NIS increases airport screenings to prevent Ebola outbreak

Friday, 11 May, 2018

Seventeen people in northwest Democratic Republic of Congo (DRC) have died from Ebola, the health ministry said on Tuesday, describing the fresh outbreak as a "public health emergency with global impact".

The World Health Organisation (WHO) has announced a new Ebola virus outbreak in the Democratic Republic of Kongo.

"On Monday, blood samples from five patients in the DRC, particularly in a particular district in DRC, two of the five cases, Ebola was actually confirmed".

The recommendation will now be discussed with global organisations, such as the World Health Organization (WHO) and the Pan American Health Organization (PAHO).

They are conducting tests, establishing a chronology of events, and working on identifying the reasons which could have led to this outbreak.

Ebola is a deadly, fast-spreading disease that kills its sufferers in a matter of days.

With this reappearance of the Ebola outbreak, the DRC is at its ninth Ebola outbreak since 1976.

While rehydration and symptomatic treatment improve the survival rates of people infected with the virus, no treatment can eliminate the virus to date, says the WHO.

Only two cases have been confirmed as Ebola, by a laboratory in the capital Kinshasa.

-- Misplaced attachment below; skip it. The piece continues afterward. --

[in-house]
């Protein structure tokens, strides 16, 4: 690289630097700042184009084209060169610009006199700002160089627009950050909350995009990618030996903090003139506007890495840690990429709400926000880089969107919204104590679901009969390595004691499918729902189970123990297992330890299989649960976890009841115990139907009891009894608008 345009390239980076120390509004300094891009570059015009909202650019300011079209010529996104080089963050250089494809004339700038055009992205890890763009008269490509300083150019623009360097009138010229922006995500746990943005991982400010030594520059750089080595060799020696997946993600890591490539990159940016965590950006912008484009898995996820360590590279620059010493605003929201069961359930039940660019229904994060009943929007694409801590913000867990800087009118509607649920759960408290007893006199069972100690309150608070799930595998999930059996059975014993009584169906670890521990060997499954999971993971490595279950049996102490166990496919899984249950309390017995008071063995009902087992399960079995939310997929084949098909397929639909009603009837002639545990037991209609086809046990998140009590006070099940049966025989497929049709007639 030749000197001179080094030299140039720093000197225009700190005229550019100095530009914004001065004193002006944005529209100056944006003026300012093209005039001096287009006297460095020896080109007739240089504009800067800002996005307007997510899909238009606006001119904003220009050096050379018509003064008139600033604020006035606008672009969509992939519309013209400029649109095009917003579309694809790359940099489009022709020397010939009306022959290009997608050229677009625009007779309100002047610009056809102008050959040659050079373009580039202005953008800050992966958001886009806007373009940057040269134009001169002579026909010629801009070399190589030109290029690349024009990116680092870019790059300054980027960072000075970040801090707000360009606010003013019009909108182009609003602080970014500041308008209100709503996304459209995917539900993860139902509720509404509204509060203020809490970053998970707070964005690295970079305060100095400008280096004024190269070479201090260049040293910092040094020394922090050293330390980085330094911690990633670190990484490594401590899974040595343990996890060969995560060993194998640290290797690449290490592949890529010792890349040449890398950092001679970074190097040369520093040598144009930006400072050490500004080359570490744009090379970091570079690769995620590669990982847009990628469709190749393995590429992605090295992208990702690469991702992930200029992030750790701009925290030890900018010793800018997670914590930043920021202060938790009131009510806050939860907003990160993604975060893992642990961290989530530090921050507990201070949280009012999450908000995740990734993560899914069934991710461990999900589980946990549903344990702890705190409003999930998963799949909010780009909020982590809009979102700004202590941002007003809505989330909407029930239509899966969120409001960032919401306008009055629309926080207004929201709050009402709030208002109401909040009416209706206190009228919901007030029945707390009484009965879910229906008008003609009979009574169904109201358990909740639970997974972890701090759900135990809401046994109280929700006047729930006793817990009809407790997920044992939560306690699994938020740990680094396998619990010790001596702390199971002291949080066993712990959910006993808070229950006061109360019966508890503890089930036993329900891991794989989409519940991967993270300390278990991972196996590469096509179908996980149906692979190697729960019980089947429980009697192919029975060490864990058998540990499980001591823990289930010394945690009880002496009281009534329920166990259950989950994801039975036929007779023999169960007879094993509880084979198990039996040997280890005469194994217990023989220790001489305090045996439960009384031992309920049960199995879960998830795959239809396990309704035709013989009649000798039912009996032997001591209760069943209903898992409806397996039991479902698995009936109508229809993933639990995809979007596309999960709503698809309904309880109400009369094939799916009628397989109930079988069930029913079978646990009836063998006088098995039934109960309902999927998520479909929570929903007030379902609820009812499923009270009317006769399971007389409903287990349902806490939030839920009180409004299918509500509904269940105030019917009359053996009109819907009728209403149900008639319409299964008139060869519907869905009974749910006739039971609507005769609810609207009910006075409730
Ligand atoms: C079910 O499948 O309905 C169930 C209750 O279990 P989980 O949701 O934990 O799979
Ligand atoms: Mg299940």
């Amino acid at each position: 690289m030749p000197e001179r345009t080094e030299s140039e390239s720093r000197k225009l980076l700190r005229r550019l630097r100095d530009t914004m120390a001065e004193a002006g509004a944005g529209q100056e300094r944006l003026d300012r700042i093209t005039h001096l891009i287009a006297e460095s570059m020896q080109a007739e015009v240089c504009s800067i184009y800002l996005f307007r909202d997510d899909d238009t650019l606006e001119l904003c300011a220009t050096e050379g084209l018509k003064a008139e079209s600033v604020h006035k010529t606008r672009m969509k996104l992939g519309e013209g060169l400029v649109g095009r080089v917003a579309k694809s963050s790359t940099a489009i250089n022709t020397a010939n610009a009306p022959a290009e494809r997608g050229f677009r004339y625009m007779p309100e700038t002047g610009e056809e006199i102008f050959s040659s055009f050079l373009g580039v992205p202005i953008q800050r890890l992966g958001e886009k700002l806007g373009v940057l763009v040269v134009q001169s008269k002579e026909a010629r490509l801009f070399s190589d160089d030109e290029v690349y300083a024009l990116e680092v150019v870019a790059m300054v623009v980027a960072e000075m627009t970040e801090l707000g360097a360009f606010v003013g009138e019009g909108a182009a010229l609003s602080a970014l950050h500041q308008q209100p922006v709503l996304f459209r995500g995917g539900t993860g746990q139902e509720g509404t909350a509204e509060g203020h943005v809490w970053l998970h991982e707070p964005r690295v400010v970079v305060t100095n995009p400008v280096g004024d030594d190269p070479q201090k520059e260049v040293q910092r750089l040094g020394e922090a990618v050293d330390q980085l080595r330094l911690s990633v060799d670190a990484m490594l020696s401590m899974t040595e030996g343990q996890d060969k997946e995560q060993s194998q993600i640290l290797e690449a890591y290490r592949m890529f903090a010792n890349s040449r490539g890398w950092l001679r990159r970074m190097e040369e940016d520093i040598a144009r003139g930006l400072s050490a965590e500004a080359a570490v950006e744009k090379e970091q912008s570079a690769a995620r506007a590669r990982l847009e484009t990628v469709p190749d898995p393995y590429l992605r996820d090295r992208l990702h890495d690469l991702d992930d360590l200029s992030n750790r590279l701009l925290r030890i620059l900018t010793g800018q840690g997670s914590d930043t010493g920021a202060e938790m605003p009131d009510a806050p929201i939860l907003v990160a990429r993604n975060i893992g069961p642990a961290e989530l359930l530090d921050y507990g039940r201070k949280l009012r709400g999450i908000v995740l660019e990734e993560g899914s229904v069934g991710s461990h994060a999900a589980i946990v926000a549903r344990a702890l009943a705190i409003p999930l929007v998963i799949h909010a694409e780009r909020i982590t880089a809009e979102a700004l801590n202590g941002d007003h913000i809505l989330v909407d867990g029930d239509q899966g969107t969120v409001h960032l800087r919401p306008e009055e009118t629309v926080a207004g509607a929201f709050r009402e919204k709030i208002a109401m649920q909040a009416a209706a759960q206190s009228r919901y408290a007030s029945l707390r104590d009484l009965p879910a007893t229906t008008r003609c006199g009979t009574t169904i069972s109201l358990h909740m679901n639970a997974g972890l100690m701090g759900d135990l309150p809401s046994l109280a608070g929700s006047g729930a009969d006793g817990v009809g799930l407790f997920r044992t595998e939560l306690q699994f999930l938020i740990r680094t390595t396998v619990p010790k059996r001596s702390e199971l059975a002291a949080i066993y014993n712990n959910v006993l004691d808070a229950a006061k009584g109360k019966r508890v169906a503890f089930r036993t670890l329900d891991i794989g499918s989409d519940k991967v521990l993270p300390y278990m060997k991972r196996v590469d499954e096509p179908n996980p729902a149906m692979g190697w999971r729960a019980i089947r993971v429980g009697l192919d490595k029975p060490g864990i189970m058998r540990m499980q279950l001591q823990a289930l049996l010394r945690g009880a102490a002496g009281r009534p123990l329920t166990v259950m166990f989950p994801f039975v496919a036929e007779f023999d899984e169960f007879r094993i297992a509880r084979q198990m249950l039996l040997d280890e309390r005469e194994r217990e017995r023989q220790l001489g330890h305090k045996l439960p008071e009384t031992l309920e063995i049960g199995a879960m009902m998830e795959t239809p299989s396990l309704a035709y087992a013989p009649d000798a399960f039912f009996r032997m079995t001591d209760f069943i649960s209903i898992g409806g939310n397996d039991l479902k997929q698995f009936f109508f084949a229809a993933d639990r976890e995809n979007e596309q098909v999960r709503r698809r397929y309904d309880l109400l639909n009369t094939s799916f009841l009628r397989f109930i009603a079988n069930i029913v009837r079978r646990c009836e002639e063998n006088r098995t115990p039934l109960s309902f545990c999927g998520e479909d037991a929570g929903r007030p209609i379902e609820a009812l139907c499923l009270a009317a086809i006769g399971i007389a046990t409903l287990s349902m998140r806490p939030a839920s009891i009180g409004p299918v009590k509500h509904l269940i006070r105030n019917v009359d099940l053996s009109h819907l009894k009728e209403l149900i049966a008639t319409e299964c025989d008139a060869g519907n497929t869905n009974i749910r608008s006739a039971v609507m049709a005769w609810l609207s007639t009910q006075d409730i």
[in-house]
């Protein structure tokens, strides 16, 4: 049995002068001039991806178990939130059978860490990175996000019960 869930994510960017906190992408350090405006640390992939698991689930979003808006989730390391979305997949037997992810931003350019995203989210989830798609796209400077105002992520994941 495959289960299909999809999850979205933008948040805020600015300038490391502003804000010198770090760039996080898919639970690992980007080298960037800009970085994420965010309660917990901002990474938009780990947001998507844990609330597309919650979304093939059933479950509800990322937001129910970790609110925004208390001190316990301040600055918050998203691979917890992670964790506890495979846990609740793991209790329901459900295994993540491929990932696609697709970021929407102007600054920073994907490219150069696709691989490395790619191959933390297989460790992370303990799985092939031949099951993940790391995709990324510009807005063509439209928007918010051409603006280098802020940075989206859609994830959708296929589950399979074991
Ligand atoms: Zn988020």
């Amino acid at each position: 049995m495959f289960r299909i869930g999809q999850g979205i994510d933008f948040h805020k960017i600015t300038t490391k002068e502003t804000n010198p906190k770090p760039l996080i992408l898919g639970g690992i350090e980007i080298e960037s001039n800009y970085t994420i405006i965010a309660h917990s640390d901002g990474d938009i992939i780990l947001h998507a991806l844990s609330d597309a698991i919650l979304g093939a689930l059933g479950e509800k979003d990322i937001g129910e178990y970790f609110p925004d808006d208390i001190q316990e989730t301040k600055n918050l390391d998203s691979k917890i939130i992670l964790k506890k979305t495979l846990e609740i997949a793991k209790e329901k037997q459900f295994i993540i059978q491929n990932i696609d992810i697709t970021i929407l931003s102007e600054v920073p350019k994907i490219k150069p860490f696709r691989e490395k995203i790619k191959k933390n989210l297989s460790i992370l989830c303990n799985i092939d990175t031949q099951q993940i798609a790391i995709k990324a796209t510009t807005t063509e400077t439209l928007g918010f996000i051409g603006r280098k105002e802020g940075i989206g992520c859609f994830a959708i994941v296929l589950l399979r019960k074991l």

Seven people with a hemorrhagic fever, including two confirmed cases of Ebola, were hospitalized in Bikoro as of Thursday, according to Health Minister Oly Ilunga.

Congo - situated escaped the brutal Ebola pandemic, finally declared over in January 2016 - but it was struck by a smaller outbreak past year.

World Health Organization has allocated $1m from its Emergency Contingency Fund to support response activities over the next three months.

Congo's vast, remote geography also gives it an advantage, as outbreaks are often localised and relatively easy to isolate.

The country does not share a border with the DRC, and is separated from it by Chad, Cameroon, the Central African Republic, Republic of the Congo and Gabon. The virus is thought to spread to humans via infected bush meat.

In spite of regular outbreaks every few years, death tolls in the DRC have been significantly lower.

"WHO will work closely with health authorities and partners to support the national response".